A vintage light fixture, with parrots painted onto the amber-coloured glass, hangs from the ceiling in the entrance of Kate Swatek’s condo located in the Queen Charlotte building in Vancouver’s West End.
The fixture, which is original to the suite, once hung in the kitchen, said Swatek. She’s lived in the building, located on Nicola Street at Pendrell, since 1991.
The decorative item is part of the appeal of the spacious and light-filled 1,069-square-foot condo, which is one of four suites in the Queen Charlotte being featured in Vancouver Heritage Foundation’s Heritage House tour this year.
Constructed in 1928, the five-storey building’s historic charm is visible elsewhere in Swatek’s apartment — in the original wood floors, in wall sconces, in wooden doors and mouldings. It features an original ceiling fixture in the living room, as well as an antique electric fireplace.
“It’s got the original false coals. We’ve unplugged it because it has some wiring problems, but there’s even a light that you can switch on and when it was heating — because the element still works — a little fan would make it look like they were glowing,” she said.
Downstairs, the lobby offers other reminders of the past. Long-time resident Daryl Nelson, who sits on the VHF board and whose unit will be part of the tour, noted the basket-weave pattern on the wood floors. When the floors in
Nelson’s condo were refinished in the mid-1980s he was told the lobby’s intricately designed, quarter-inch oak floors were the best available in 1928.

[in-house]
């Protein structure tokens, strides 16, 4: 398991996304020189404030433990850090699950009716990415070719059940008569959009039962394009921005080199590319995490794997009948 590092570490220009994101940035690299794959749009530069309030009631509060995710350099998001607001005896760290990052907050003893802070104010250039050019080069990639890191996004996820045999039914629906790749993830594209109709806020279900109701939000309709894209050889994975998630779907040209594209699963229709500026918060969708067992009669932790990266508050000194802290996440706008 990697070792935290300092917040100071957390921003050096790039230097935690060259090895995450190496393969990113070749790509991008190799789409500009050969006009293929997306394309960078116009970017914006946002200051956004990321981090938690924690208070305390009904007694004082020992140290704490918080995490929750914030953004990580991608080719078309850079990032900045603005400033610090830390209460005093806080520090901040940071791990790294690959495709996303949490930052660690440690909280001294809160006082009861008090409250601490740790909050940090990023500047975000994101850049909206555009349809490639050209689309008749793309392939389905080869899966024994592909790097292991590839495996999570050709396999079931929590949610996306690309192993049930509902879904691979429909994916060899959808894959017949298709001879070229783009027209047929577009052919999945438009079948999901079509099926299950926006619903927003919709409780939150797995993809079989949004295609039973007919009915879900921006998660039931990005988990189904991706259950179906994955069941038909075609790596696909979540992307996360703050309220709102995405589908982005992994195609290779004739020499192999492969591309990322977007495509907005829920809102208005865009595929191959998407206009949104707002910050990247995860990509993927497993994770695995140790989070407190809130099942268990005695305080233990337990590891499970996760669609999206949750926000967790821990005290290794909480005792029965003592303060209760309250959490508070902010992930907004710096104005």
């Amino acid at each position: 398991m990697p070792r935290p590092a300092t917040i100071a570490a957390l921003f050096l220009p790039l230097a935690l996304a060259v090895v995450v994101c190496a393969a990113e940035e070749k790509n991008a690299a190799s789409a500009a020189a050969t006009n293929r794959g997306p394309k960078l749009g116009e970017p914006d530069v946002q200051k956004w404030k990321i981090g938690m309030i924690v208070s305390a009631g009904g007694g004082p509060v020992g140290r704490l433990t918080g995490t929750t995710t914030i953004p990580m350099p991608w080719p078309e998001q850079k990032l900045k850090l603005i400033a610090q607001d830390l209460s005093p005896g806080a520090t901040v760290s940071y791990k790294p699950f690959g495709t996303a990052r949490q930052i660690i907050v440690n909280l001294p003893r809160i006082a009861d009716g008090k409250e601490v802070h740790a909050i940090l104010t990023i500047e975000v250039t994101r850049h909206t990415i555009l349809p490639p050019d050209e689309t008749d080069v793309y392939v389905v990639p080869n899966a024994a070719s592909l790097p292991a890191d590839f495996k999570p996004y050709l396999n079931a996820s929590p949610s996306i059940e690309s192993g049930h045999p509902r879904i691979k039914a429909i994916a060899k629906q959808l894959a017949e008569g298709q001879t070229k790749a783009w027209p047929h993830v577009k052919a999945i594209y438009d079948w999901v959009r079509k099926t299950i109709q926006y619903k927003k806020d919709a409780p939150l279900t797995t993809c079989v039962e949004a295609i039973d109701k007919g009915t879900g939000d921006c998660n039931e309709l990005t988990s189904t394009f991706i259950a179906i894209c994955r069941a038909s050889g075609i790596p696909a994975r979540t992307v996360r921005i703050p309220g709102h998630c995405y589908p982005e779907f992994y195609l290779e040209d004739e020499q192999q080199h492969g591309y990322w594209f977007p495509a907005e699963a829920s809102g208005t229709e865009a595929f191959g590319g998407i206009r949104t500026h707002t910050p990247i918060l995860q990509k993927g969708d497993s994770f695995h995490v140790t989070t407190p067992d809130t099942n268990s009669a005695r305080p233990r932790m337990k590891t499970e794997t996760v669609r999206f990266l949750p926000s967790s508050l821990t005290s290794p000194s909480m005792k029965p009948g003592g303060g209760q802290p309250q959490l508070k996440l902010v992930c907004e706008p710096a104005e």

“Obviously, they tried to make this as high-end as possible,” he said.
Nelson said the lobby was originally about 15 to 20 feet wider and acted as a reception lounge, but at some point it was walled-in to make a narrower entrance. The extra space was added to the caretaker’s suite.
A photo of the original lobby can be found in the framed 1920s advertisement for the Queen Charlotte that hangs near the lobby door. The ad describes the building as “Vancouver’s finest furnished or unfurnished apartments.” Rental prices ranged from $65 and up for unfurnished apartments.
The 25-unit building was converted from rental apartments into condominiums in 1979.
Michael Kluckner, an author, artist and historian, calls the Queen Charlotte one of the best examples of “a generation of quite gracious apartment buildings.”
“In the case of this one, it began as a kind of apartment-hotel, which was a fairly new concept at that time. It’s in a period where Vancouver was briefly very prosperous and in the 1920s it was really a modern time of cars, radios, entertainment, and people looking at new ways of doing things and not being so encumbered as they had been in previous generations by great big homes that required servants to run,” he said.
“So it’s partly [important] from that point of view and it’s important because of the builder — Charles Bentall of Dominion Construction, who had a huge impact on the skyline of Vancouver and successor companies to this day.”
Outside aerials allowed residents to get good radio reception — a state-of-the-art feature in those days.
Kluckner highlighted the quality of the building’s design and said the building says something about the evolution of the city, considering it’s been adaptively re-used by being converted into condos and it’s also been well maintained for 87 years.
“So it’s really been part of the city. It really indicates that things can get old gracefully and get better as they get old,” he said.
Judith Mosley, executive director of the Vancouver Heritage Foundation, said this year’s heritage house tour features nine different stops and 14 different homes.
“Our theme this year is very much the diversity of different kinds of heritage homes that are out there,” she explained. “We’ve not often had an apartment building on the tour but we’re really excited to be able to do that. We also have another apartment building, but it’s a converted industrial building, so it’s a contrast to this. The others are more traditional homes of various sizes and ages.”
For details on the Heritage House tour, go to vancouverheritagefoundation.org. The tour runs from 10 a.m. to 5 p.m., June 7.